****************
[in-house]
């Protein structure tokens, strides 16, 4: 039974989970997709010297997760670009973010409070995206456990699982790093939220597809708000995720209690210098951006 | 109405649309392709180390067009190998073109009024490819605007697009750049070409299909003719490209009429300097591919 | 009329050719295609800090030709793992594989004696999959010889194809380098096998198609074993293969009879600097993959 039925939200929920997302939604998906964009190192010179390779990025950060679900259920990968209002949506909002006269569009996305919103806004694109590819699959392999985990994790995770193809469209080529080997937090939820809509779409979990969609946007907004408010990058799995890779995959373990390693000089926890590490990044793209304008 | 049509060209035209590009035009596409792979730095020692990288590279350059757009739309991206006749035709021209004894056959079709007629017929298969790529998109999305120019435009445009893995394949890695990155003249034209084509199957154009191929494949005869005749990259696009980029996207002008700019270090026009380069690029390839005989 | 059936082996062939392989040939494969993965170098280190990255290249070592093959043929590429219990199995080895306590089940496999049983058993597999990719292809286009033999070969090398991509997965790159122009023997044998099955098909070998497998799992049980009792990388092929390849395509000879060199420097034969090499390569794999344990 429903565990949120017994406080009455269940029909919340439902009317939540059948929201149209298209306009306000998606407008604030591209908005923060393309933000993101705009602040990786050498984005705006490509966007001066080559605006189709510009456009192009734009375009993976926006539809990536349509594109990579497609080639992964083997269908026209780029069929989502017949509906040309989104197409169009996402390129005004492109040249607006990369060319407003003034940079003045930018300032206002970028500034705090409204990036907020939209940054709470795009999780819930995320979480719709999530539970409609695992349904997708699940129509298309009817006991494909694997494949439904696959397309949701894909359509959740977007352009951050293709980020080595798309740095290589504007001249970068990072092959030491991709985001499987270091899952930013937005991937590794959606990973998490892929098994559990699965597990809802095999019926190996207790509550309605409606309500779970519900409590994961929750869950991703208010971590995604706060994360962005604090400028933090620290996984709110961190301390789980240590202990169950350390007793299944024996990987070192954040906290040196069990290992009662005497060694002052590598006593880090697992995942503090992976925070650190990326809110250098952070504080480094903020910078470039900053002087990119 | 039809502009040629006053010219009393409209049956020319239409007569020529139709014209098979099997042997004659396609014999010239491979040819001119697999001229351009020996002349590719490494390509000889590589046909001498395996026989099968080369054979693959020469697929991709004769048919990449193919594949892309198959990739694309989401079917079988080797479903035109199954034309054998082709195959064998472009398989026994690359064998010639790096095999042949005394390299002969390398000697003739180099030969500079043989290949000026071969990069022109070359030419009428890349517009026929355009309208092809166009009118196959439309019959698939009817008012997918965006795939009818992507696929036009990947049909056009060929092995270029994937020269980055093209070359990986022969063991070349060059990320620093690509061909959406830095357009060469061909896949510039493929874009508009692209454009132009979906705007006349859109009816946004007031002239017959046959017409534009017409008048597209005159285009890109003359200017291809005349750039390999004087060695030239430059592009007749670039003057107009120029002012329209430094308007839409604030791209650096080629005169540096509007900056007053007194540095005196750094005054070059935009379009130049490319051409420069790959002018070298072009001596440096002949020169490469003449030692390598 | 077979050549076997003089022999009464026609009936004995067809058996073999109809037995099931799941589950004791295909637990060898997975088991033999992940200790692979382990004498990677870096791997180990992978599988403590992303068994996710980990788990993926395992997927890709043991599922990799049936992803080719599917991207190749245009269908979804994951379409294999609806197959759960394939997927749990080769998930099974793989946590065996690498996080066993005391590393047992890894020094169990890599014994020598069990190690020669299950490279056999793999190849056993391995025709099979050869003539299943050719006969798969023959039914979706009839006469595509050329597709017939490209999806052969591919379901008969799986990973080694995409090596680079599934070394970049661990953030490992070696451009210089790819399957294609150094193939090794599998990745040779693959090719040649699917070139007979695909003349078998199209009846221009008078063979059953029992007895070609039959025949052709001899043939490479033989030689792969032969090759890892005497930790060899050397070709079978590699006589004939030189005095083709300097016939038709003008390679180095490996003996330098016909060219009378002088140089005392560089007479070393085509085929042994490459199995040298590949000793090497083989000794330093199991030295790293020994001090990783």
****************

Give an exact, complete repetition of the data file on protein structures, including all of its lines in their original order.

[in-house]
């Protein structure tokens, strides 16, 4: 039974989970997709010297997760670009973010409070995206456990699982790093939220597809708000995720209690210098951006 | 109405649309392709180390067009190998073109009024490819605007697009750049070409299909003719490209009429300097591919 | 009329050719295609800090030709793992594989004696999959010889194809380098096998198609074993293969009879600097993959 039925939200929920997302939604998906964009190192010179390779990025950060679900259920990968209002949506909002006269569009996305919103806004694109590819699959392999985990994790995770193809469209080529080997937090939820809509779409979990969609946007907004408010990058799995890779995959373990390693000089926890590490990044793209304008 | 049509060209035209590009035009596409792979730095020692990288590279350059757009739309991206006749035709021209004894056959079709007629017929298969790529998109999305120019435009445009893995394949890695990155003249034209084509199957154009191929494949005869005749990259696009980029996207002008700019270090026009380069690029390839005989 | 059936082996062939392989040939494969993965170098280190990255290249070592093959043929590429219990199995080895306590089940496999049983058993597999990719292809286009033999070969090398991509997965790159122009023997044998099955098909070998497998799992049980009792990388092929390849395509000879060199420097034969090499390569794999344990 429903565990949120017994406080009455269940029909919340439902009317939540059948929201149209298209306009306000998606407008604030591209908005923060393309933000993101705009602040990786050498984005705006490509966007001066080559605006189709510009456009192009734009375009993976926006539809990536349509594109990579497609080639992964083997269908026209780029069929989502017949509906040309989104197409169009996402390129005004492109040249607006990369060319407003003034940079003045930018300032206002970028500034705090409204990036907020939209940054709470795009999780819930995320979480719709999530539970409609695992349904997708699940129509298309009817006991494909694997494949439904696959397309949701894909359509959740977007352009951050293709980020080595798309740095290589504007001249970068990072092959030491991709985001499987270091899952930013937005991937590794959606990973998490892929098994559990699965597990809802095999019926190996207790509550309605409606309500779970519900409590994961929750869950991703208010971590995604706060994360962005604090400028933090620290996984709110961190301390789980240590202990169950350390007793299944024996990987070192954040906290040196069990290992009662005497060694002052590598006593880090697992995942503090992976925070650190990326809110250098952070504080480094903020910078470039900053002087990119 | 039809502009040629006053010219009393409209049956020319239409007569020529139709014209098979099997042997004659396609014999010239491979040819001119697999001229351009020996002349590719490494390509000889590589046909001498395996026989099968080369054979693959020469697929991709004769048919990449193919594949892309198959990739694309989401079917079988080797479903035109199954034309054998082709195959064998472009398989026994690359064998010639790096095999042949005394390299002969390398000697003739180099030969500079043989290949000026071969990069022109070359030419009428890349517009026929355009309208092809166009009118196959439309019959698939009817008012997918965006795939009818992507696929036009990947049909056009060929092995270029994937020269980055093209070359990986022969063991070349060059990320620093690509061909959406830095357009060469061909896949510039493929874009508009692209454009132009979906705007006349859109009816946004007031002239017959046959017409534009017409008048597209005159285009890109003359200017291809005349750039390999004087060695030239430059592009007749670039003057107009120029002012329209430094308007839409604030791209650096080629005169540096509007900056007053007194540095005196750094005054070059935009379009130049490319051409420069790959002018070298072009001596440096002949020169490469003449030692390598 | 077979050549076997003089022999009464026609009936004995067809058996073999109809037995099931799941589950004791295909637990060898997975088991033999992940200790692979382990004498990677870096791997180990992978599988403590992303068994996710980990788990993926395992997927890709043991599922990799049936992803080719599917991207190749245009269908979804994951379409294999609806197959759960394939997927749990080769998930099974793989946590065996690498996080066993005391590393047992890894020094169990890599014994020598069990190690020669299950490279056999793999190849056993391995025709099979050869003539299943050719006969798969023959039914979706009839006469595509050329597709017939490209999806052969591919379901008969799986990973080694995409090596680079599934070394970049661990953030490992070696451009210089790819399957294609150094193939090794599998990745040779693959090719040649699917070139007979695909003349078998199209009846221009008078063979059953029992007895070609039959025949052709001899043939490479033989030689792969032969090759890892005497930790060899050397070709079978590699006589004939030189005095083709300097016939038709003008390679180095490996003996330098016909060219009378002088140089005392560089007479070393085509085929042994490459199995040298590949000793090497083989000794330093199991030295790293020994001090990783």